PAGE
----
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*Tis sweet to cchio sigh for sigh ;
To watch your dear child's closing ege;
To catch the angei's dying breath,
And kiss the wan cold cheek of death,

'Tis sweet to nurse a silent grief,
Beyond the busy world's relief :
To suffer yet conceal the smart;
And veil with smiles a wounded heart.

'Tis sweet by twilight pale, alone, To

press the dumb, sepulchral stone; For still, to God and nature dear, Flows sadly sweet the parent's tear.

'Tis sweet to wake the harp of woé,
And see the drops of pity flow!
To melt the Outlaw's savage heart;
And warm the frozen breast of Art.

EPIGRAM.

To Mrs. B

'Tis Friendship's right, I know full well,
Freely unpleasant truths to tell :
But, till this hour, I never knew
She claim'd a right of telling too,
Things both unpleasant and untrue,

R. A. D.

TO HENRY.

Tecum venitque, minetque; t.
Tecum discedet.

OVID.

IF e'er to feel the breath of Fame

Could hope my humble lyre, It were because thy sacred name

Hangs trembling on its wire. Thy name breathes magic o'er my song,

As when by Selma's springs, An unknown spirit mov'd along,

And swept the dying strings.
Thy rising worth with silent joy

My raptur'd soul surveys;
Thy virtues all my thoughts employ,

Thy merit all my praise.
As every radiant star supplies,

An index to the spheres,
So, in the lustre of thine eyes,

Thine obvious soul appears.
Thy presence bids the morning rays

Commix with shades of even;
And to my ear thy voice conveys,

The harmony of Heaven.

Ossian.

As fields of grain th' impulsive wind,

With all their waves obey ;
So, mov'd by thee, my yielding mind,

Shall own thy gentle sway.
Thus o'er the plaintive harp I bend,

Because Thou lovest its tone;
Seeking howe'er thy wishes tend,

To'assimilate my own.
And hence the Mantuan's glowing page,

Can mightier thoughts inspire;:
As swells the sympathetic rage,

I think I feel Thy fire.
Hence too, the milder Roman's * bays

More sportively entwine,
While breathes through all his polish'd lays,

The elegance of Thine.
And nature best my bosom warms,

When wild her features grow,
Because Thou lov'st her awful charms,

With all th' enthusiast's glow.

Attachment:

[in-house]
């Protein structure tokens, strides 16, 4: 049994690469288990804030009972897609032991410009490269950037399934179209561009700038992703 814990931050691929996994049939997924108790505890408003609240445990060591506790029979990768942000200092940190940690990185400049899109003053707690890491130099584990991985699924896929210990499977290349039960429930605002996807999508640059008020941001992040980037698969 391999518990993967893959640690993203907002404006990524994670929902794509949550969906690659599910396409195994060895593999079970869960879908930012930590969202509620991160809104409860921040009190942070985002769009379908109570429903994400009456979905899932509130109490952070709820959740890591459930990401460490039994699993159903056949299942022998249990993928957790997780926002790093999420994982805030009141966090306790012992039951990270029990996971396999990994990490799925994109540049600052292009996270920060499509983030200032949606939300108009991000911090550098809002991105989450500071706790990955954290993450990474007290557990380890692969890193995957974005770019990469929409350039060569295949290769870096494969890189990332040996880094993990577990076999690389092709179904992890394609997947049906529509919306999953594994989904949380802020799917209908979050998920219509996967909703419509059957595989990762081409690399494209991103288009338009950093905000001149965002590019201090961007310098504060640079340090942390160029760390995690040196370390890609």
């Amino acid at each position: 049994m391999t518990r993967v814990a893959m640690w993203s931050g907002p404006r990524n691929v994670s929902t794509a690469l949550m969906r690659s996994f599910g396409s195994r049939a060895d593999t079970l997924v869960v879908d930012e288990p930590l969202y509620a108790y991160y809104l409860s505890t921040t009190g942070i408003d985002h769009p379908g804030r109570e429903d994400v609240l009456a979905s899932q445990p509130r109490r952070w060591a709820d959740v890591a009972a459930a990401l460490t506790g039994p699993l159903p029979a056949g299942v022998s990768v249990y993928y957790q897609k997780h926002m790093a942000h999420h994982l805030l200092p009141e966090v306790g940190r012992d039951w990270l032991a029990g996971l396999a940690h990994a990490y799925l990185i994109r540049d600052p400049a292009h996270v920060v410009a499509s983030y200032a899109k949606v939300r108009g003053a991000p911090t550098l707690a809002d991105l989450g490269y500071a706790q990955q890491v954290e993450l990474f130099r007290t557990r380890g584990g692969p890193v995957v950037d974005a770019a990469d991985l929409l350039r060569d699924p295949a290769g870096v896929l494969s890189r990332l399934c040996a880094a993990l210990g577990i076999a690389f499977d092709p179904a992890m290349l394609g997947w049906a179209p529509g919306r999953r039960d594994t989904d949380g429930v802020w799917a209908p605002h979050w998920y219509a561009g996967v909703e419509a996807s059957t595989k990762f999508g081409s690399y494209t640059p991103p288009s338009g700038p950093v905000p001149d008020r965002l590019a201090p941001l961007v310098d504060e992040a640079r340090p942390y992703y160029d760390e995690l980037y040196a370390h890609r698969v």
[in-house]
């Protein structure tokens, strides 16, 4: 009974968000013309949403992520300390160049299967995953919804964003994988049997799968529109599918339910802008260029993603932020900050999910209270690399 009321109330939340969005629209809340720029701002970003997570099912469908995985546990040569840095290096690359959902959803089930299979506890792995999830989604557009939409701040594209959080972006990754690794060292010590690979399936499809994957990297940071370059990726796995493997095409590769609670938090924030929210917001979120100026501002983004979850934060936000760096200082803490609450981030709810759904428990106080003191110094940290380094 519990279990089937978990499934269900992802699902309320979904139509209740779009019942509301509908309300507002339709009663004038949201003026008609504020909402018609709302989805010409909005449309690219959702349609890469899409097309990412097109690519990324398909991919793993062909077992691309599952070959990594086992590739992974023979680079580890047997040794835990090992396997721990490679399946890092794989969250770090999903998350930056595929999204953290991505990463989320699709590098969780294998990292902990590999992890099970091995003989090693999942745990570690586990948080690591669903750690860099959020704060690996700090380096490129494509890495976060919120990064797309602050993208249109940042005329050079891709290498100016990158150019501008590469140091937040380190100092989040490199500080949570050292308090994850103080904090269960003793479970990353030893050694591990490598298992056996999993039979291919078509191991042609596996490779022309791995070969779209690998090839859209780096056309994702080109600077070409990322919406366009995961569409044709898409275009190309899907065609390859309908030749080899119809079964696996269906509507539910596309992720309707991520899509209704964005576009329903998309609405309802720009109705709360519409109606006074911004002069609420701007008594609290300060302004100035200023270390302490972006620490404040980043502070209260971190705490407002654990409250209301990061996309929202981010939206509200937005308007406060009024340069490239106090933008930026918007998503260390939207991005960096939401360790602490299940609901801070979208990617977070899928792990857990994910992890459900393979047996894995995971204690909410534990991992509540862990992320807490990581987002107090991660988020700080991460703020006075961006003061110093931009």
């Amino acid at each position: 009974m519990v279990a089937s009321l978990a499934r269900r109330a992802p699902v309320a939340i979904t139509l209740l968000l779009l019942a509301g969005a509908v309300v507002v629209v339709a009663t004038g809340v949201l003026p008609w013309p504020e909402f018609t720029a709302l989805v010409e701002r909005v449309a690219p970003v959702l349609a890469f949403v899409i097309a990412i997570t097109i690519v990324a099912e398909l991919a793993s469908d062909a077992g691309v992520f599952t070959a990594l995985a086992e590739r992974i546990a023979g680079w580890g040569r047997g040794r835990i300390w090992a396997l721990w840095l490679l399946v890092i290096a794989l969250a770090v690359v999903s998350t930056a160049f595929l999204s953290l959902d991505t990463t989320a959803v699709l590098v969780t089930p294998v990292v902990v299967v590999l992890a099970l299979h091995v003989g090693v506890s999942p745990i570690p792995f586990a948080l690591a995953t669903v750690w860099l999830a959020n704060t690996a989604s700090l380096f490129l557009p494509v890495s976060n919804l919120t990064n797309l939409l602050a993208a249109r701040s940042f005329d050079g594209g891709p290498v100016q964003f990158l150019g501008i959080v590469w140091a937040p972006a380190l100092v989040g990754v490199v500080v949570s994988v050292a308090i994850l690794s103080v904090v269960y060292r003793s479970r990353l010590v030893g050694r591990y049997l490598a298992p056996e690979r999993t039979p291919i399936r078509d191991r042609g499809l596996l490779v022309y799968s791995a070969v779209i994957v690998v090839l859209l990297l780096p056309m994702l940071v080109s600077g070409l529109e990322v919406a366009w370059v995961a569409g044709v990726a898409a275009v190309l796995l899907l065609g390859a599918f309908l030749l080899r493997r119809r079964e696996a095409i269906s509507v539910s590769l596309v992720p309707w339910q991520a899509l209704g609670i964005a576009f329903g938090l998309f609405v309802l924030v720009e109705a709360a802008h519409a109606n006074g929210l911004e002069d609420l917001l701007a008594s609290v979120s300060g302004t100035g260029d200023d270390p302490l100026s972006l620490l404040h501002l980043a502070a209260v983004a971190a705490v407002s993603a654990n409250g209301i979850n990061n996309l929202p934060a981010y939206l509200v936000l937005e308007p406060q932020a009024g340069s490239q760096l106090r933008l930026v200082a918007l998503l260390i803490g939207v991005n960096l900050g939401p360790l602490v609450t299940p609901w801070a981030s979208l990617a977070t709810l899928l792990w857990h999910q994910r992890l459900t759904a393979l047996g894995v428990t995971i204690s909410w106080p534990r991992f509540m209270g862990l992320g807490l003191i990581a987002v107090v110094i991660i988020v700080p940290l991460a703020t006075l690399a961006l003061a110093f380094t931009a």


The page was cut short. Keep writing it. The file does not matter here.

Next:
When soften’d beauty, meeken'd grace,

In milder scenes I see,
Th'enchantment of each magic place,

Is borrow'd half from Thee. Thus

reason gave my passion birth ; Nature and heaven approve, And to my eyes the total earth

Is full of thee and love.

# Ovid,

E

ODE,

On the Thanksgiving for the Victory of the Nile. Partly an Imitation of Jam satis Terris.

H.JR

BY THE REV, W. CLUBBE.

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4109
Enough hath impious Gallic rage
With direful threats alarm’d the age ;
And taught a guilty world to fear
Some prodigy in nature near;
Some change to those barbaric times

When Gothic ignorance and crimes,
Again shou'd banish, in one ruin hurld,
Peace and all social blessings from the world.

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Enough have Atheists in their pride
The God of all the earth defied:
Robb'd by the sacrilegious hand
We saw his temples naked stand;
And as Religion died away,

Beheld Humanity decay,
And worse than brutal fury overwhelm,
And drench with blood of massacres the realm.

III.

We saw with wild gigantic stride
Their terrors spreading far and wide;
Safe landed upon Egypt's coast,
We saw the desolating host,
For Indus—long a destin'd prey

To death and rapine speed their way;
Whilst in extremes upon the western flood
Aghast with horror pale Hibernia stood.

IV.

What power shall bring them back to peace,
And still this raging of the scas ?
Thine, thou Almighty gracious Lord !
By grateful Britoris still ador'd!
To thee the willing vow we pay,

To thee for help in need we pray;
Nor sear, protected by thy shield and bow,
What France in all her pride and wrath can do.

V.

Ordain'd by thy supreme decree
To rule the empire of the sea,
If Albion be the favor'd land
The delegate of thy command
To tell the rash invading foe

Thus far nor further shalt thoti go:
To thee alone the grateful voice we raise
To thee alone we give the thanks and praise.

04

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